Song: Hypnotoize
Musician: Biggie Smalls
THe song is biggie small's "hypnotize" that was made in 1997. I like this song because biggie talks about situations in the hood. Many things happened in 1997 such as the death of biggie smalls. On March 9, 1997 biggie smalls was shot in Los Angeles due to gang and drug related activities causing the media to go wild over the famous rapper. His music music still has affects on people.

on Aug 2 1997 the New York times published a article about the people of South Africa receiving electricity for their coal stoves. The electricity company had been working on giving all the people of South Africa power. They had already given 2 million people power, and had been generous enough to hand out hot plates, iron’s and electric kettles with lessons on how to use them. The people of south Africa wanted to keep with what they know. This article was written by SUZANNE DALEY and is under this summary.

Delivering the Power to the People Is Just a First Step in South Africa
Published: August 2, 1997
  • SOWETO, South Africa— On cold days, the air in many of South Africa's black townships is so dense with smoke that you can hear the clip-clop of the donkeys pulling the coal carts long before you can see them.
Hidden in the pollution are millions of new pylons carrying electricity to even the most rundown shacks, the result of a massive electrification project that is one of the Government's few economic success stories. While President Nelson Mandela's promises of new housing, new jobs and better schools remain far behind schedule, the Government-owned power company has brought electricity to more than two million new households. Now half the households in South Africa are wired for electricity, up from about a third six years ago.
But access to electric power does not mean that people are trading in their coal stoves for electric heaters and ranges.
Far from it. Even though the power company arranged for lessons in how to use appliances and gave away irons, hot plates and electric kettles in some areas, a year later many are gathering dust.
With all the promise of a better life that electrification brings, in South Africa electricity has arrived in villages and squatter camps long before paychecks and worldly ways. Power-company executives say they have come to realize that without improvements in other areas, the impact of electricity is limited.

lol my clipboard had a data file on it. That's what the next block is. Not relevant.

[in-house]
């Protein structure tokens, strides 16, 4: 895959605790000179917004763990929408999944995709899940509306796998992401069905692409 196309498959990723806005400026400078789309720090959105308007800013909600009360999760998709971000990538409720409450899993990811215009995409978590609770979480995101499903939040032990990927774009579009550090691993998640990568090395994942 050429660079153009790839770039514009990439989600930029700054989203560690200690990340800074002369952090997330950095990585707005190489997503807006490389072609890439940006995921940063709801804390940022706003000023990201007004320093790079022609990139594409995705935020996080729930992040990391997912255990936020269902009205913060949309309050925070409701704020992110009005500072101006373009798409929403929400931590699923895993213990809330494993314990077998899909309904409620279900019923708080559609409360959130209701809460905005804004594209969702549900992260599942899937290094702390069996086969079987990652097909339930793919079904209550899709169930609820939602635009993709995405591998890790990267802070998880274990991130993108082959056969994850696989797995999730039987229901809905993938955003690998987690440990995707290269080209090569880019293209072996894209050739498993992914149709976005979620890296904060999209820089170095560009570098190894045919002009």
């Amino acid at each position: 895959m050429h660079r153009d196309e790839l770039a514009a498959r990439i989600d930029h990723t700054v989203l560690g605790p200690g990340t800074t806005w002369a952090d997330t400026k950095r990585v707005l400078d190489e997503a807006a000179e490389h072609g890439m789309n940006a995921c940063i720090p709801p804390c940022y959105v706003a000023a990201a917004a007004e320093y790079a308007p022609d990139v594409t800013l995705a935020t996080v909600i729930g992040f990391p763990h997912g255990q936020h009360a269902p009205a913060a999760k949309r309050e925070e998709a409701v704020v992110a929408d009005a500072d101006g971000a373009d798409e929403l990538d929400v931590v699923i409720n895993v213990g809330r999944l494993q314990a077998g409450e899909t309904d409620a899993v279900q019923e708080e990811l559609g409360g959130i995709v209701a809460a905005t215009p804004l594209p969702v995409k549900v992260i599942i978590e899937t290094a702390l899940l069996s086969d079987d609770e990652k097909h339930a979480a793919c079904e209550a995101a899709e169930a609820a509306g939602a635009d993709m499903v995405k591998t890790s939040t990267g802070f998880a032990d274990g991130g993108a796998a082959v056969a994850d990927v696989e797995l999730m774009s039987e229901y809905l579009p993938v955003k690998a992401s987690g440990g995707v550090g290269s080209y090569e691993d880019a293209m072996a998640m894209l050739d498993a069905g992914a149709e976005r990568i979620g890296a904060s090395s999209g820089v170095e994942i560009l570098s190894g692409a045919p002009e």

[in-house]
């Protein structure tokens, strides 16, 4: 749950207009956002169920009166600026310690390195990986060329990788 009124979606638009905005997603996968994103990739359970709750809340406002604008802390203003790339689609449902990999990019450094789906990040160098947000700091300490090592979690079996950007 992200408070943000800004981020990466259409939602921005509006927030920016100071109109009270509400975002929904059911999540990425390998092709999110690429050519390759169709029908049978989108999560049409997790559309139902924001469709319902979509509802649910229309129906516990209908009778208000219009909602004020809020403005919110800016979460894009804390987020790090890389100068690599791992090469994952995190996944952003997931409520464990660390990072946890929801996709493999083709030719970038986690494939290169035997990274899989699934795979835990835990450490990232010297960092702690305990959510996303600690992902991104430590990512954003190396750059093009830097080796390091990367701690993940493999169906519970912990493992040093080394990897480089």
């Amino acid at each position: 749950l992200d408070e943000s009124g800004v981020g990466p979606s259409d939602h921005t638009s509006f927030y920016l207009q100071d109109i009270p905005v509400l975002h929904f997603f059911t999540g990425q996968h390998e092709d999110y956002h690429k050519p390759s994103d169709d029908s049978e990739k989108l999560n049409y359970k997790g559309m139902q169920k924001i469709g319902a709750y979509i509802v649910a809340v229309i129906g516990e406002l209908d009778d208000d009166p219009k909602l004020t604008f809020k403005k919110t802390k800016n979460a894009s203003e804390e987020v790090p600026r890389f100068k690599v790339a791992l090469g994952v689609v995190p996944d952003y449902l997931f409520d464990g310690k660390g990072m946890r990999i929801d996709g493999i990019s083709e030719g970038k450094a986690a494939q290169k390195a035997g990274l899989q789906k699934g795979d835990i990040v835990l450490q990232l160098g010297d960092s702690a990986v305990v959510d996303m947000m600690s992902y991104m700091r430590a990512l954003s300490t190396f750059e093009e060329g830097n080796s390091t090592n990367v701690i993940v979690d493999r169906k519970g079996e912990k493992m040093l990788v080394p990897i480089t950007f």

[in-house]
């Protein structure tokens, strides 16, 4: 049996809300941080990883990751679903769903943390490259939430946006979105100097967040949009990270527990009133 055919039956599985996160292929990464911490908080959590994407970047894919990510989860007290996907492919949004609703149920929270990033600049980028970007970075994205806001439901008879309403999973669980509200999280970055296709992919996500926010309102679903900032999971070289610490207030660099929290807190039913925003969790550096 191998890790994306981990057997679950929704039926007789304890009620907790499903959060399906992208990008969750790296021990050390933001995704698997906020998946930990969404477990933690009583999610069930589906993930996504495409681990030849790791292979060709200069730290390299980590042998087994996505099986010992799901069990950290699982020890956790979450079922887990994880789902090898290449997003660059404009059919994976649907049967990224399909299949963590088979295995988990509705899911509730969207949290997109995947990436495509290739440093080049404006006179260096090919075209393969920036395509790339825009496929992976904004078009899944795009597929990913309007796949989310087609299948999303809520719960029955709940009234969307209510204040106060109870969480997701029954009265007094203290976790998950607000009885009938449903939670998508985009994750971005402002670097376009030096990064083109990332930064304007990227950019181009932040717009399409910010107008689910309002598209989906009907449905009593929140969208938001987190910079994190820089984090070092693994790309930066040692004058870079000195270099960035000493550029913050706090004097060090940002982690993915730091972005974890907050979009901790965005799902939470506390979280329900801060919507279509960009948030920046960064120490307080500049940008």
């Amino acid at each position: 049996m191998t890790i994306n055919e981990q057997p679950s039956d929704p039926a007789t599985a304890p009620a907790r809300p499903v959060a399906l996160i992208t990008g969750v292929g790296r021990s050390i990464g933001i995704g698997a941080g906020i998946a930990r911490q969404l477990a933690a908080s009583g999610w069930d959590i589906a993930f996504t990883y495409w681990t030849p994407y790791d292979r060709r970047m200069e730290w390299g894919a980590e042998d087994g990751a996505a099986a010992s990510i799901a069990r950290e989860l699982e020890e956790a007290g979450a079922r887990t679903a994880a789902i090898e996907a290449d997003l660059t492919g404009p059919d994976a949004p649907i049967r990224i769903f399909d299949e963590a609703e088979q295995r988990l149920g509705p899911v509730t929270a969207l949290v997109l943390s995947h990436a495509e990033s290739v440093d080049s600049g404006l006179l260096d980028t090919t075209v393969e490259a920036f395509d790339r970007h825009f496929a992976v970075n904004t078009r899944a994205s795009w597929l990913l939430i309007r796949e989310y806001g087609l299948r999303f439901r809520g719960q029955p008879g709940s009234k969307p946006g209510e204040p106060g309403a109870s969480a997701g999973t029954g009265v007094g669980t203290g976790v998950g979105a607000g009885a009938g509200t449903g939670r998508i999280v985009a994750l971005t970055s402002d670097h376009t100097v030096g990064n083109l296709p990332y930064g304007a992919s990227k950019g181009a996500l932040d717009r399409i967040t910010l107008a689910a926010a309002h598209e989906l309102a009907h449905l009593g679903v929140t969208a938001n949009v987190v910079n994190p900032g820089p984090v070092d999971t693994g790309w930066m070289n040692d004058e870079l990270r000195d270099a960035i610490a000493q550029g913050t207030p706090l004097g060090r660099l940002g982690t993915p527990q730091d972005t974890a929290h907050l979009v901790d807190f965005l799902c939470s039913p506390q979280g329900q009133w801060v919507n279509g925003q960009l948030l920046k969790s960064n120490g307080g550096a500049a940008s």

The power company has learned some hard lessons in the last few years. More than six years into the electrification project, company executives say they are hemorrhaging money and electricity use remains far below the levels they had counted on. On average they are subsidizing the new hookups to the tune of $84 per household per year.
Some of the problem is simply poverty. Buying appliances has proved far beyond the reach of many South Africans. But experts say that the company, Eskom, which generates 97 percent of the country's energy and half the energy used elsewhere on the African continent, also failed to calculate the pull of habit and the choices people would make when they finally were able to flip that switch.
''What we have seen is that electricity does not improve people's lives all alone,'' said Thula Bopela, Eskom's National Electrification Planning Manager. ''It has to be linked to roads, water, jobs and development in general.''
Some Eskom executives believe now that only the next generation will really embrace plug-in conveniences.
Even the Eskom executive in charge of electrification in the huge black township of Soweto, Silos Zimu, said he has not been able to get his parents to abandon coal. ''They think it heats better,'' Mr. Zimu said. ''You cannot convince them otherwise.''
Televisions, not household appliances, are often people's first major purchase when electricity arrives. Unfortunately for the power company's balance sheet, television sets are expensive, so it takes people a long time to save enough money to buy one in a country where the average household income is below $3,000 a year. And they do not draw much more power than a light bulb. Often, too, people have been more interested in refrigeration during the hot months than in changing their heating and cooking techniques. In urban squatter camps and some other areas, people had often used car batteries or other means to obtain some electricity, so wiring their homes has not necessarily made a major change in their life styles.